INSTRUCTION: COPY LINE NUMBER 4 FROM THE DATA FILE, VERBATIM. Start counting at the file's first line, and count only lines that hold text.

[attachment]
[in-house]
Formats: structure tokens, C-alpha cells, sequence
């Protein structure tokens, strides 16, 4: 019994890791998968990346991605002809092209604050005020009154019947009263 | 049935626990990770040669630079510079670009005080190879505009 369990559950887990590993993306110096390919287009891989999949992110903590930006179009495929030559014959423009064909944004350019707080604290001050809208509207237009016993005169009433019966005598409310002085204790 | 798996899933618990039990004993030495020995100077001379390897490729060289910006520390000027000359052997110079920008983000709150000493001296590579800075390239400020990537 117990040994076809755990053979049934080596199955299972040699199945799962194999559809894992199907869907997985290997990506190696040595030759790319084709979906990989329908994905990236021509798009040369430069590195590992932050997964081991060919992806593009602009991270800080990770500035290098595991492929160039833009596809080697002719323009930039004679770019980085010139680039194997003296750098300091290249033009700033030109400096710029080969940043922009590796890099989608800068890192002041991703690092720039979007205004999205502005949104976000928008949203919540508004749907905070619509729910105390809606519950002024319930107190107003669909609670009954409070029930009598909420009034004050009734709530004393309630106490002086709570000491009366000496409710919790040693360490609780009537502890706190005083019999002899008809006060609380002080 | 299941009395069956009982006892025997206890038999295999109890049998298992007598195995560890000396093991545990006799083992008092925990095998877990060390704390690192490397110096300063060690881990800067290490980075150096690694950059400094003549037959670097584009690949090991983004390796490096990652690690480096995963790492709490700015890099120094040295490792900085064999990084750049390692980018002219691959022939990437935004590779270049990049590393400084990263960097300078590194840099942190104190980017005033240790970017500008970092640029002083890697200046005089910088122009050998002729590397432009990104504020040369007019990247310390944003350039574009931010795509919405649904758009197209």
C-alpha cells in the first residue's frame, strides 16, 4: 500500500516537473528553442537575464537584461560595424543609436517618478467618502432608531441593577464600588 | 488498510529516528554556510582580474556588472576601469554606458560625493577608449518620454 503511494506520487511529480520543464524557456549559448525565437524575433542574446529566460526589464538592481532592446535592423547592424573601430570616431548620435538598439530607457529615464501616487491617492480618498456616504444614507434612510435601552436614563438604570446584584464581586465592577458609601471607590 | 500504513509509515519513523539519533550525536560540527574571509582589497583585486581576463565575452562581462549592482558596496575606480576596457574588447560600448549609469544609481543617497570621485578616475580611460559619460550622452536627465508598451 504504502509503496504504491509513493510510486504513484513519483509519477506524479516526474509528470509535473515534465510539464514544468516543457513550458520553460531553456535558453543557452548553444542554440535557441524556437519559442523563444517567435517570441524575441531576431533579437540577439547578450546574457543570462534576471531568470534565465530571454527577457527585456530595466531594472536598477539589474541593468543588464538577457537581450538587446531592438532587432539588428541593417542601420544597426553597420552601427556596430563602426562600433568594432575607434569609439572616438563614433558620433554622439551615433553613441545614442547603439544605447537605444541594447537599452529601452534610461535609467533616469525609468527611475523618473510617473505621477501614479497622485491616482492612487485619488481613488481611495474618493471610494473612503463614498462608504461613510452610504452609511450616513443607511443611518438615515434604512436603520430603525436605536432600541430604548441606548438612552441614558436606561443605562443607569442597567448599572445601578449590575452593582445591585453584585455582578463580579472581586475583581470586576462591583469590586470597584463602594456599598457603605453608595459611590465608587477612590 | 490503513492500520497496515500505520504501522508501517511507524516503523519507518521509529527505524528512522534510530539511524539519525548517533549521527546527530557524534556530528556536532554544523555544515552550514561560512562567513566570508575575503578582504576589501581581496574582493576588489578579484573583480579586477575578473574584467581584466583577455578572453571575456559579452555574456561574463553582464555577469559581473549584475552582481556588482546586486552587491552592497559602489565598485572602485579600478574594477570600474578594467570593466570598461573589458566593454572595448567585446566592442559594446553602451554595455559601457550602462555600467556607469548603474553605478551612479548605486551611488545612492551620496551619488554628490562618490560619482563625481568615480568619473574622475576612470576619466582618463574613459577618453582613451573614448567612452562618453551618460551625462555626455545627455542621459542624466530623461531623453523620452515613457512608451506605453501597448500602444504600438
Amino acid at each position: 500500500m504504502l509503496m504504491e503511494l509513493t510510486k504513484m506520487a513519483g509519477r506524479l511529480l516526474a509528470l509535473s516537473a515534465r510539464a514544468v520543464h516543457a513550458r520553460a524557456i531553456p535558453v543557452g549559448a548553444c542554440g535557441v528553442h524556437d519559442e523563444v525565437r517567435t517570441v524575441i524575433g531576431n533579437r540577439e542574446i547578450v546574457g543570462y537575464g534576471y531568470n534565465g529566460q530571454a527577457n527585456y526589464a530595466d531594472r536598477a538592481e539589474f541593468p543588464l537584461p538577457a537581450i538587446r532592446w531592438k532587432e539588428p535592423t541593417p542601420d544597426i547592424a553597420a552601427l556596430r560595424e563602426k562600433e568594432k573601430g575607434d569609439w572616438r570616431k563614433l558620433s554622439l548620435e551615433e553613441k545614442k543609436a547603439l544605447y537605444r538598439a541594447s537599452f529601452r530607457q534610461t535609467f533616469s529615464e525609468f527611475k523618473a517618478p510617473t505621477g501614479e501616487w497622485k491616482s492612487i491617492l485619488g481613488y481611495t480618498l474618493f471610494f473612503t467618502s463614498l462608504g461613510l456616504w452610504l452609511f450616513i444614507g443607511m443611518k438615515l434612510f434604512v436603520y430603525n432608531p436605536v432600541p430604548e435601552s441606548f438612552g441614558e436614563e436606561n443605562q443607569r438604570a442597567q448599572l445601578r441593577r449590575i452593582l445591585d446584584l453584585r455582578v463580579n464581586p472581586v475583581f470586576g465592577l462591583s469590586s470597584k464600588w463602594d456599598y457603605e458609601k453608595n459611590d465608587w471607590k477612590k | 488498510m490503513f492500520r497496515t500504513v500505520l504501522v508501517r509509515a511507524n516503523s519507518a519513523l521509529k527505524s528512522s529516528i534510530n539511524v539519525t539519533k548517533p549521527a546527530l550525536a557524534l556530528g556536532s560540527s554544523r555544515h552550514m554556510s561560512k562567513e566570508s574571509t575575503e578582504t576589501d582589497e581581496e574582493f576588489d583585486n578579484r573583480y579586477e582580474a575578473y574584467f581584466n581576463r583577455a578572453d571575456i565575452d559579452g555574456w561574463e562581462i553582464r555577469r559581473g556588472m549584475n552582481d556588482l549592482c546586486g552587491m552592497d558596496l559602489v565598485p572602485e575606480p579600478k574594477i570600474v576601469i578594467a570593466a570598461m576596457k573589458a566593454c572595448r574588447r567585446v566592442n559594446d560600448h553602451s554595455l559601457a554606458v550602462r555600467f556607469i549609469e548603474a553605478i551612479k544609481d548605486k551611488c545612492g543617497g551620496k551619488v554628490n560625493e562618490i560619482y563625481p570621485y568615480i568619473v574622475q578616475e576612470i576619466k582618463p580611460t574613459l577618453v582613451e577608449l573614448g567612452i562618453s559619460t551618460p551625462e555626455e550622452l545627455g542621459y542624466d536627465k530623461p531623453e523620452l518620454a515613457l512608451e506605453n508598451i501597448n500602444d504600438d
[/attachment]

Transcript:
C-alpha cells in the first residue's frame, strides 16, 4: 500500500516537473528553442537575464537584461560595424543609436517618478467618502432608531441593577464600588 | 488498510529516528554556510582580474556588472576601469554606458560625493577608449518620454 503511494506520487511529480520543464524557456549559448525565437524575433542574446529566460526589464538592481532592446535592423547592424573601430570616431548620435538598439530607457529615464501616487491617492480618498456616504444614507434612510435601552436614563438604570446584584464581586465592577458609601471607590 | 500504513509509515519513523539519533550525536560540527574571509582589497583585486581576463565575452562581462549592482558596496575606480576596457574588447560600448549609469544609481543617497570621485578616475580611460559619460550622452536627465508598451 504504502509503496504504491509513493510510486504513484513519483509519477506524479516526474509528470509535473515534465510539464514544468516543457513550458520553460531553456535558453543557452548553444542554440535557441524556437519559442523563444517567435517570441524575441531576431533579437540577439547578450546574457543570462534576471531568470534565465530571454527577457527585456530595466531594472536598477539589474541593468543588464538577457537581450538587446531592438532587432539588428541593417542601420544597426553597420552601427556596430563602426562600433568594432575607434569609439572616438563614433558620433554622439551615433553613441545614442547603439544605447537605444541594447537599452529601452534610461535609467533616469525609468527611475523618473510617473505621477501614479497622485491616482492612487485619488481613488481611495474618493471610494473612503463614498462608504461613510452610504452609511450616513443607511443611518438615515434604512436603520430603525436605536432600541430604548441606548438612552441614558436606561443605562443607569442597567448599572445601578449590575452593582445591585453584585455582578463580579472581586475583581470586576462591583469590586470597584463602594456599598457603605453608595459611590465608587477612590 | 490503513492500520497496515500505520504501522508501517511507524516503523519507518521509529527505524528512522534510530539511524539519525548517533549521527546527530557524534556530528556536532554544523555544515552550514561560512562567513566570508575575503578582504576589501581581496574582493576588489578579484573583480579586477575578473574584467581584466583577455578572453571575456559579452555574456561574463553582464555577469559581473549584475552582481556588482546586486552587491552592497559602489565598485572602485579600478574594477570600474578594467570593466570598461573589458566593454572595448567585446566592442559594446553602451554595455559601457550602462555600467556607469548603474553605478551612479548605486551611488545612492551620496551619488554628490562618490560619482563625481568615480568619473574622475576612470576619466582618463574613459577618453582613451573614448567612452562618453551618460551625462555626455545627455542621459542624466530623461531623453523620452515613457512608451506605453501597448500602444504600438